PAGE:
Mitsubishi turned 90 years old today and topped off the occasion by further underscoring its commitment to be a big player in electric cars.
MItsubishi Motors plans to have launched eight all-electrics and plug-in hybrids by the middle of 2015. The company came out with the MiEV, an all-electric freeway legal car, in Japan in 2009 and in the third quarter will release the i, a fatter version of the MiEV for U.S. consumers. That leaves six to go.
Like Nissan, Mitsubishi is betting on demand for electrics to help it gain market share over more dominant rivals like Toyota and Honda. At the Los Angeles Auto Show last November, the company served notice that it would challenge Nissan directly. The i will be priced at $30,000, or around $3,000 less than the Leaf right now.
Electrics will constitute 20 percent of Mitsubishi’s global shipments by 2020, said Shinichi Kurihara, CEO of Mitsubishi Motors America said in LA last year. By 2015, it wants to have sold 20,000 electrics in the States. (Mitsubishi, by the way, came out with an electric car in 1971 in Japan. It didn’t go mainstream, in part, because batteries took up too much room and didn’t have adequate power. The company also made an electric version of the Mitsubishi Colt in 2004 before deciding in 2005 to take an electric car to mass production. In 2006, work began on the MiEV.). Here's a test drive of the MiEV outside of Tokyo last year:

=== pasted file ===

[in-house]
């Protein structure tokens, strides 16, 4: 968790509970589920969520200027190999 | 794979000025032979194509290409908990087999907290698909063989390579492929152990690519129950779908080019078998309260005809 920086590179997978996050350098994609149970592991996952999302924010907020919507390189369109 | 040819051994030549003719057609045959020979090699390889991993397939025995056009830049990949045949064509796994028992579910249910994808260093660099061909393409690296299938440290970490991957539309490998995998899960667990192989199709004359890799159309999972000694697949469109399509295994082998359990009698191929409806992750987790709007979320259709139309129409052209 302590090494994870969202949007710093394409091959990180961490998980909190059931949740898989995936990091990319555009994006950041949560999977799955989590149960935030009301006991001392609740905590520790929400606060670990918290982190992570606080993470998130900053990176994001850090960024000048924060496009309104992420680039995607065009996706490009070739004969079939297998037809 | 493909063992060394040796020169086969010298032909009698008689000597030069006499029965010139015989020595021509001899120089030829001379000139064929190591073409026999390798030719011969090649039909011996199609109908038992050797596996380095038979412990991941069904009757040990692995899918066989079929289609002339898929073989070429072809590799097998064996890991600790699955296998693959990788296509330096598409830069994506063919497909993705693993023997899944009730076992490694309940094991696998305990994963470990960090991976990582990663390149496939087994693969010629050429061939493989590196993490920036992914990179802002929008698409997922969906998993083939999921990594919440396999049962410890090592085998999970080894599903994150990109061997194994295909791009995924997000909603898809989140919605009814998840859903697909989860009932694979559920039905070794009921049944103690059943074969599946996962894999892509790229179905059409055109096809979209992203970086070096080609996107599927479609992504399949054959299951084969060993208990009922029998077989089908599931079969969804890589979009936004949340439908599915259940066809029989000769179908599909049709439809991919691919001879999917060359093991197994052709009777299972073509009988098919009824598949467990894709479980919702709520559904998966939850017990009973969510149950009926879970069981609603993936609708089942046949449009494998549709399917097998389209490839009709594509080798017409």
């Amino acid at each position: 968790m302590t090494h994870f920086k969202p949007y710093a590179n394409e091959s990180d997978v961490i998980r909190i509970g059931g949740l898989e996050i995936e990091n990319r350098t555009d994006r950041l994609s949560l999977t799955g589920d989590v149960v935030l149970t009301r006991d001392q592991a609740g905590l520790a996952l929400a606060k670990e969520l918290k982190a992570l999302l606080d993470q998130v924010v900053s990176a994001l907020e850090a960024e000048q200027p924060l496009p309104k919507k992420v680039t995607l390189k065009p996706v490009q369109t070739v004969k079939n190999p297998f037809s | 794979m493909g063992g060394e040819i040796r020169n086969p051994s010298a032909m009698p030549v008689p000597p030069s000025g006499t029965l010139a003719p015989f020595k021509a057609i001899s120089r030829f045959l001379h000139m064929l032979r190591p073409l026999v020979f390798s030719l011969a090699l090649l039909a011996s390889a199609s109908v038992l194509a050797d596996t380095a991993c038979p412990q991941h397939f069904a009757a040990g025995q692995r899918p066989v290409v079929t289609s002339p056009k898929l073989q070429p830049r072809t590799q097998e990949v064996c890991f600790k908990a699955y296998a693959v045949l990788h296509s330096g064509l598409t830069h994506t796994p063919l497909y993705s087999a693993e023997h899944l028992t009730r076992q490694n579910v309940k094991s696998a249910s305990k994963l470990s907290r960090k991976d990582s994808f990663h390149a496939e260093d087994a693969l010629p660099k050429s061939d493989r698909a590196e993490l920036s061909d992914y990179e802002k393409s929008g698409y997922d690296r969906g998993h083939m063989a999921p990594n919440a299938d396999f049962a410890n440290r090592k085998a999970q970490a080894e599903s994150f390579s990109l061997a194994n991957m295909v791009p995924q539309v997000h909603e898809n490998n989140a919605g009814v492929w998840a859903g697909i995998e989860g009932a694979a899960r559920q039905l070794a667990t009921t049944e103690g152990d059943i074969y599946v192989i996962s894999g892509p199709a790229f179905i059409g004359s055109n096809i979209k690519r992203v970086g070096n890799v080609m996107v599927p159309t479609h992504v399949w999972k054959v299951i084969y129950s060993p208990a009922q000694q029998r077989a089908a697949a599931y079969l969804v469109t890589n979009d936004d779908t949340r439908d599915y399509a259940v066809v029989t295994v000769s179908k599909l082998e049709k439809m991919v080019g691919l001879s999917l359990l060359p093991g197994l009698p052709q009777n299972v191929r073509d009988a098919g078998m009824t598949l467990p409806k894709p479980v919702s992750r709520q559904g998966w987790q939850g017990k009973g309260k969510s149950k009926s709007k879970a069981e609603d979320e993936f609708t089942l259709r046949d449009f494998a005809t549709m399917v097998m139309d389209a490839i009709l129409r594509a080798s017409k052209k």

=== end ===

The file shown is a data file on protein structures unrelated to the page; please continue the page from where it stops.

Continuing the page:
Cars won't be the only focus. The conglomerate has also set targets for energy efficient air conditioners and other components.
Can energy efficiency and alternative power revive Japan Inc.? Many in the country hope so. Panasonic launched an effort last year to become the largest name in green electronics by 2018, its hundredth anniversary. As part of the push, it bought Sanyo, the maker of solar panels and lithium ion batteries. Even Sony has come out with battery packs for utilities. Japan's push in power began in the 1970s following the Arab oil embargoes.
While the technology exists, it is an open question whether the conglomerates can move rapidly to capitalize on their strengths.